Xu Longsen: on top of two Empires
Interview to the most important Chinese artist in the world
From 22th June to 24th July chinese artist Xu Longsen will expose in Rome a series of monumental canvases in an exhibition called "Xu Longsen. On top of two Empires".
At Roman civilization museum a visitor can see and climb the oriental spirituality simply observing the bidimensional signs over the canvas made of rice. The majesty of these landscapes strikes the visitor and gives to him the opportunity to think also over the relationship between Roman and Chinese Empire, as monumental also.
Over his career, Longsen has developed a striking signature style that derives its tension from his selective use of traditional drawing tecnique of China.
As a self-conscious Chinese painter, Longsen conveys the essence of Oriental culture: going through the Nature and contemplating it, someone can reconcile itself with the Nature, rediscovering own inner balance.
During the inauguration, I interviewed the artist:
1. The works presented tonight are the summa of Oriental art: bidimensional, the empty and full. Is it still holds true?
I hope to be the best Eastern artist! I put these works in this museum because I hope it creates a dialogue between these two civilizations, Roman and Chinese.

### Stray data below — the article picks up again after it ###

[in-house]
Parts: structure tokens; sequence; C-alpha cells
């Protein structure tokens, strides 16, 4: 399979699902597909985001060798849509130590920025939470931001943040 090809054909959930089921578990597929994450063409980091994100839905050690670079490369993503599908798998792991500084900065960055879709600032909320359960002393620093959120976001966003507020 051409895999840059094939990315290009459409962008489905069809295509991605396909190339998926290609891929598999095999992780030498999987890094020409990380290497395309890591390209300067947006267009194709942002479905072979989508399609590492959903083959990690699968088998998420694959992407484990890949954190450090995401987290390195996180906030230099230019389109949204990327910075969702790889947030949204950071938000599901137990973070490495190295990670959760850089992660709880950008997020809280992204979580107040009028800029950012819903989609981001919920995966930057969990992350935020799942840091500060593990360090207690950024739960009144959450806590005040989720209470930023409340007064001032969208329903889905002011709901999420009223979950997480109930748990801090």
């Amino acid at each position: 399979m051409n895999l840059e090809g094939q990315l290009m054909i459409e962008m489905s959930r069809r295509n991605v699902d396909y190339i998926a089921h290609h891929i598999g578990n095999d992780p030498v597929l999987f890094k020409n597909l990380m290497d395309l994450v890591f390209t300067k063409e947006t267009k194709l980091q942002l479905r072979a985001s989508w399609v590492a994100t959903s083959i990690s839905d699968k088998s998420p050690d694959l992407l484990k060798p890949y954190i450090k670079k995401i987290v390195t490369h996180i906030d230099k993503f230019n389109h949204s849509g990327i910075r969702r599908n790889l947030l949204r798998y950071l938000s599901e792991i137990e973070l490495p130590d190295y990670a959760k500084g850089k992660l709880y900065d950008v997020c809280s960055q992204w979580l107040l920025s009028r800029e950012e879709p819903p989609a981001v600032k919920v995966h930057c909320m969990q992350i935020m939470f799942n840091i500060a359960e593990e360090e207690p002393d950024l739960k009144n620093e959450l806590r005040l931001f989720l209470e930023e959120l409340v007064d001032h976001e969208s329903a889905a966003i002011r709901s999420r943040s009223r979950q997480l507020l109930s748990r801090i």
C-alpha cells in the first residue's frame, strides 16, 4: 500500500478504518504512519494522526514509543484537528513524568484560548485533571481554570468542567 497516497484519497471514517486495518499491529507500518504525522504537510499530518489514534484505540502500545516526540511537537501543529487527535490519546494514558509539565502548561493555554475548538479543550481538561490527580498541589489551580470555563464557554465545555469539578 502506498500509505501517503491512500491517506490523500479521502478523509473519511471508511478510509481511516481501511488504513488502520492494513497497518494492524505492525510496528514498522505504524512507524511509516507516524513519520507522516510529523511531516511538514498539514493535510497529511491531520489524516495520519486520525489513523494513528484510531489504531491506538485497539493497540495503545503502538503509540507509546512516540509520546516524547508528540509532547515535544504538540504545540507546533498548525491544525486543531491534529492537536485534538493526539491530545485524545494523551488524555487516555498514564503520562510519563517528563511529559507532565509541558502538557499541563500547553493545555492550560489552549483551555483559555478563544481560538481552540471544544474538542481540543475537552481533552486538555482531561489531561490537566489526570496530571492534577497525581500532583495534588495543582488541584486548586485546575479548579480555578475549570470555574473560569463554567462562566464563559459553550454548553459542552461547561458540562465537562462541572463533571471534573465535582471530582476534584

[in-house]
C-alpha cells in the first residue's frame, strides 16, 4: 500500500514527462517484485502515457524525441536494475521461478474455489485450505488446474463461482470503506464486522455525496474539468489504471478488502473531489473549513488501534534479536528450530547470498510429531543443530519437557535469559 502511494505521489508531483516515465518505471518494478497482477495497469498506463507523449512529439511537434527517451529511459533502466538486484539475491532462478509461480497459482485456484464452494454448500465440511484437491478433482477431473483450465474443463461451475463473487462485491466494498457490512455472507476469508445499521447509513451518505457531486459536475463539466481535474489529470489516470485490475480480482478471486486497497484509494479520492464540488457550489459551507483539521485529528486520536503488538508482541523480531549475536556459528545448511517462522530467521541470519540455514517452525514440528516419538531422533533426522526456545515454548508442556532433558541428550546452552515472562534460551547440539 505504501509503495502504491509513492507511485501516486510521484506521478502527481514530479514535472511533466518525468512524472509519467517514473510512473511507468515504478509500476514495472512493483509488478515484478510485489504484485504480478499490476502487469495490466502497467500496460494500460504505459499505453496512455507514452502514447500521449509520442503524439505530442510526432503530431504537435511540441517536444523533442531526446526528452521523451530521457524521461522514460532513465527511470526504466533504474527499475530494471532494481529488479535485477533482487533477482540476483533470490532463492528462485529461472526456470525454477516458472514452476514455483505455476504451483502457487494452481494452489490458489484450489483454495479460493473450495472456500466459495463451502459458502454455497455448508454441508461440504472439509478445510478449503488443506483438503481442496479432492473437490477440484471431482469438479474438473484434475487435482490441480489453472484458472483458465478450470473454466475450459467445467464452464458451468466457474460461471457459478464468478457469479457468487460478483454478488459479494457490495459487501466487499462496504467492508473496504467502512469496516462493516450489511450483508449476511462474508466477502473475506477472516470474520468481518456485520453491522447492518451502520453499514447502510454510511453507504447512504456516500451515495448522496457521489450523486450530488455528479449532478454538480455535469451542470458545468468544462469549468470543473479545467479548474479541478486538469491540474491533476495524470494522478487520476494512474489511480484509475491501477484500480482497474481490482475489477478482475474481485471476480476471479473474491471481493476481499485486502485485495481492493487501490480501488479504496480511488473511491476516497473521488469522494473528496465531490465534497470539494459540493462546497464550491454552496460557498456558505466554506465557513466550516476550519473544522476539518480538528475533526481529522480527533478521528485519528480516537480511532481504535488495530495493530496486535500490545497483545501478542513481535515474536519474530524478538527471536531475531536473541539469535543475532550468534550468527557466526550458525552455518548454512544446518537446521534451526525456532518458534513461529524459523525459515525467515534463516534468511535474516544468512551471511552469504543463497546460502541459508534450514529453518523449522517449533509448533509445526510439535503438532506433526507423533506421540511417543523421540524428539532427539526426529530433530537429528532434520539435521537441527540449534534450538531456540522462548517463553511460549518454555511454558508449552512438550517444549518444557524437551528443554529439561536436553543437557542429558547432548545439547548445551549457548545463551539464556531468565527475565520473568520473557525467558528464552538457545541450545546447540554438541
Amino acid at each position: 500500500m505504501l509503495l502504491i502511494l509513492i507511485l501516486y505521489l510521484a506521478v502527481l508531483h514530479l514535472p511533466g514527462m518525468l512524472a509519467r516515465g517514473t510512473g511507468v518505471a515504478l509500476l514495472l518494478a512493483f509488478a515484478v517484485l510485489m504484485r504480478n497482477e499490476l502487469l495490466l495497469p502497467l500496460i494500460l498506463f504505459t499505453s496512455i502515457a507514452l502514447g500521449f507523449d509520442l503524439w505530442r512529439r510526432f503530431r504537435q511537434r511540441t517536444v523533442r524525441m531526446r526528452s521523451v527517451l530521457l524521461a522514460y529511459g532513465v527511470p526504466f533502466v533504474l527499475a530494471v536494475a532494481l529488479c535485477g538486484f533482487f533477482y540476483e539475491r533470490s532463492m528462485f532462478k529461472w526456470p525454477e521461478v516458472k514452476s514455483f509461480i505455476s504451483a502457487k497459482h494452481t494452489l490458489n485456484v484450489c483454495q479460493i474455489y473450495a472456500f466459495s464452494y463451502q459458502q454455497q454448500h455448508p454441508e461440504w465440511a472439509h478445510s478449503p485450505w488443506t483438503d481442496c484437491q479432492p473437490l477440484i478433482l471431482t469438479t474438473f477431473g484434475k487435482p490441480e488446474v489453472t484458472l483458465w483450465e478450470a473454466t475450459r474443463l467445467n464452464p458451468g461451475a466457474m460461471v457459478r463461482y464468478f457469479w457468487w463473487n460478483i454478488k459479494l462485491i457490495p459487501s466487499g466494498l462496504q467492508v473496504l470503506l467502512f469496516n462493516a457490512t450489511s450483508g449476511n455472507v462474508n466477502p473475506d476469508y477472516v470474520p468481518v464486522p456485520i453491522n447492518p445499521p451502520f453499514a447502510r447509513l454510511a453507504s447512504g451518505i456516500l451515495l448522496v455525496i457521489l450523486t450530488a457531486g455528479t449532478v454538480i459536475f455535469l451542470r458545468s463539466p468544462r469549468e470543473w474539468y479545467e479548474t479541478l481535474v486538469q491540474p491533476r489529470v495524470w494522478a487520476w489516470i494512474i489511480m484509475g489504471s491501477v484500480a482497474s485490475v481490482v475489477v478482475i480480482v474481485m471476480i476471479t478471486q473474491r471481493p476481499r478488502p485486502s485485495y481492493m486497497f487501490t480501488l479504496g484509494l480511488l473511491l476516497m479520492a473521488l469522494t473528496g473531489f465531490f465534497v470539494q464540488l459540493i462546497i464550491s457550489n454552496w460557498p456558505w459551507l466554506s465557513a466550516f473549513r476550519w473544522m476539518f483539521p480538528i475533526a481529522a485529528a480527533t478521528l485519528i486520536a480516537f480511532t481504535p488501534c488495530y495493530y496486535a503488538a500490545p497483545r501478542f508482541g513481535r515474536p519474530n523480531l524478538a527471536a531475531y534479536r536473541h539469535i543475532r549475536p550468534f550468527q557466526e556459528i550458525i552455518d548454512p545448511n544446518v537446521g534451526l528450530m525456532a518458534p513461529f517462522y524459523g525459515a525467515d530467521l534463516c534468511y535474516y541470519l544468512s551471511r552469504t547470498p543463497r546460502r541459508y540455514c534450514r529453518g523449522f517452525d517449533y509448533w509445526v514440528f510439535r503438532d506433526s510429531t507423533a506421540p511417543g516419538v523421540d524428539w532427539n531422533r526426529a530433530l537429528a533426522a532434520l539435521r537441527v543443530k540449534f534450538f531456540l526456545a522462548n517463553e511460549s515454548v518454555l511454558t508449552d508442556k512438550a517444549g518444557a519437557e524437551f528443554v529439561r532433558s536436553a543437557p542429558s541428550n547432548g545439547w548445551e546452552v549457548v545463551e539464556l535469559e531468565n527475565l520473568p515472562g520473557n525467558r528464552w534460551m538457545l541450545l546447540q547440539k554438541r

2. In fact, the canvases are large sheets of white rice with large blacks signs on: this is also a closeness to the Roman culture?
Certainly: the material I use for the sign is ink, an object very old: we use it for painting.
3. One thing that strikes the viewer is the lack of Western figurative plant: while recognizing the object, the sign has a greater importance.
Eastern art is abstract too, so my mountain is a symbol of the spirit, it is a research for spirituality.
4. These large signs applied on the rice paper are not also the sureness of the absolute?
Certainly, in ancient Chinese culture there is this idea of union between heaven and man, so I hope my work is so, that is men will go back to nature.
5. Speaking of absolute, which is the pillar, the stone rests his philosophy and his art?
They are divided into three phases, as my works exhibited here: the first phase of three trees; the second phase, there is a path on my reflection on the history; and the third part are the last six years works. So we can say that this show represents this idea: the clash between the ancient Chinese civilization and the modern, contemporary.